“ This is the sec­ond time I’ve held a Seder in Heart’s De­light-Is­ling­ton and all those who have at­tended in the past were not dis­ap­pointed,” says Lerman who moved to the Trin­ity South town two years ago. “I’m not try­ing to get peo­ple to con­vert to Ju­daism or any­thing like that. The peo­ple here in the area have been very kind to me and even though I don’t cel­e­brate Christ­mas I al­ways get in­vited out dur­ing that happy hol­i­day be­cause af­ter all no one wants to be left out when there’s a party tak­ing place. Seder is also a happy oc­ca­sion. I’m just hop­ing oth­ers will help me cel­e­brate it and share in my cul­ture. If they’re in­ter­ested in at­tend­ing, I live on the main road in Heart’s De­light-Is­ling­ton and my num­ber is 588-2990.”

BROWN­IES - Mem­bers of the 2nd Wood­land Sparks group help Sal­va­tion Army Cap­tion Chris Pil­grim re­stock the food bank shelves at the Sal­va­tion Army Trin­ity Bay South Corps in Dildo. The group along with the 1st Wood­land Girl Guides and Brown­ies raised 260 pounds of food, more than dou­ble what they had an­tic­i­pated. How­ever it isn’t the first time the group ex­ceeded a goal. Last year they raised enough money to buy 60 in­stead of 40 mos­qui­toes nets for Africa.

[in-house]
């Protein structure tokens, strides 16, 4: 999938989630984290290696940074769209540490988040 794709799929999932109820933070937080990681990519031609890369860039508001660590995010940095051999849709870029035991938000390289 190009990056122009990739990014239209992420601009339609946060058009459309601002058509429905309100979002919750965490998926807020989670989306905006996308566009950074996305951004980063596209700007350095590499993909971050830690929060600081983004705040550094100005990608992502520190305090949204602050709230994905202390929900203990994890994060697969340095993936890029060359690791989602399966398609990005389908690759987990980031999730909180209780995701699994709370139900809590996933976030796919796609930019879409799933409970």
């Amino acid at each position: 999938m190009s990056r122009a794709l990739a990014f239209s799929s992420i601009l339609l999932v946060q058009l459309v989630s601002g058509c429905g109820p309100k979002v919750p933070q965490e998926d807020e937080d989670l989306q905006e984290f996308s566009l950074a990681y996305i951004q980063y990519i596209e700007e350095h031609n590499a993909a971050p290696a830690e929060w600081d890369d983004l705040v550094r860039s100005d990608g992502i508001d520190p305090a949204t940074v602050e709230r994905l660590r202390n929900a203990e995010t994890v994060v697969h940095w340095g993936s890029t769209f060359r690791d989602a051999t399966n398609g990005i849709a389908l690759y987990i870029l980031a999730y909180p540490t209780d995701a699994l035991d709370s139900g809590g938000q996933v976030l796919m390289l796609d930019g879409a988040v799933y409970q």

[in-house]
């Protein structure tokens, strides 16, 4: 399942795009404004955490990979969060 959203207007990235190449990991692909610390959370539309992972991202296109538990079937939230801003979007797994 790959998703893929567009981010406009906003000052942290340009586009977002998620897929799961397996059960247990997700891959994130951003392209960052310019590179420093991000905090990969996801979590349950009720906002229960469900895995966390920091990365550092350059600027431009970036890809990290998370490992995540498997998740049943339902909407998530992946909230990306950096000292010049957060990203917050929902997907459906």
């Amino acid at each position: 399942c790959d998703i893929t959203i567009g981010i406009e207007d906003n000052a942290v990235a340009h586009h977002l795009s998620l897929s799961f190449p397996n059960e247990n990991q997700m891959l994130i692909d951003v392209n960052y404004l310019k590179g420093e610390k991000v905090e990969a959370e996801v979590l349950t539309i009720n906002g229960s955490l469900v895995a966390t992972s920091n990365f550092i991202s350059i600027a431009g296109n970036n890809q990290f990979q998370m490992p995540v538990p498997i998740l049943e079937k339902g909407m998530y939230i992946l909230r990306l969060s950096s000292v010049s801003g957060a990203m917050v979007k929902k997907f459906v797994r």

CHEER­FUL GIVERS - The 1st Wood­land Girl Guides, 1st Wood­land Brown­ies and 2nd Wood­land Sparks group and their leaders present Cap­tain Chris Pil­grim of the Sal­va­tion Army Trin­ity Bay South Corps with 260 pounds of food. The food drive, the Erad­i­cate Hunger and Poverty Chal­lenge, is one of many ac­tiv­i­ties planned this year to ac­knowl­edge the 100th an­niver­sary cel­e­bra­tions of the Girl Guides of Canada.

GET­TING READY - Shaeina Lerman reads from the Hag­gadah in prepa­ra­tion for Seder, a Jewish rit­ual feast that marks the beginning of Passover and com­mem­o­rates the Jewish slaves ex­o­dus from Egypt. Lerman, who is host­ing a Seder at her home in Heart’s De­light-Is­ling­ton March 29, is hop­ing Jews and Chris­tians will drop by to help her cel­e­brate.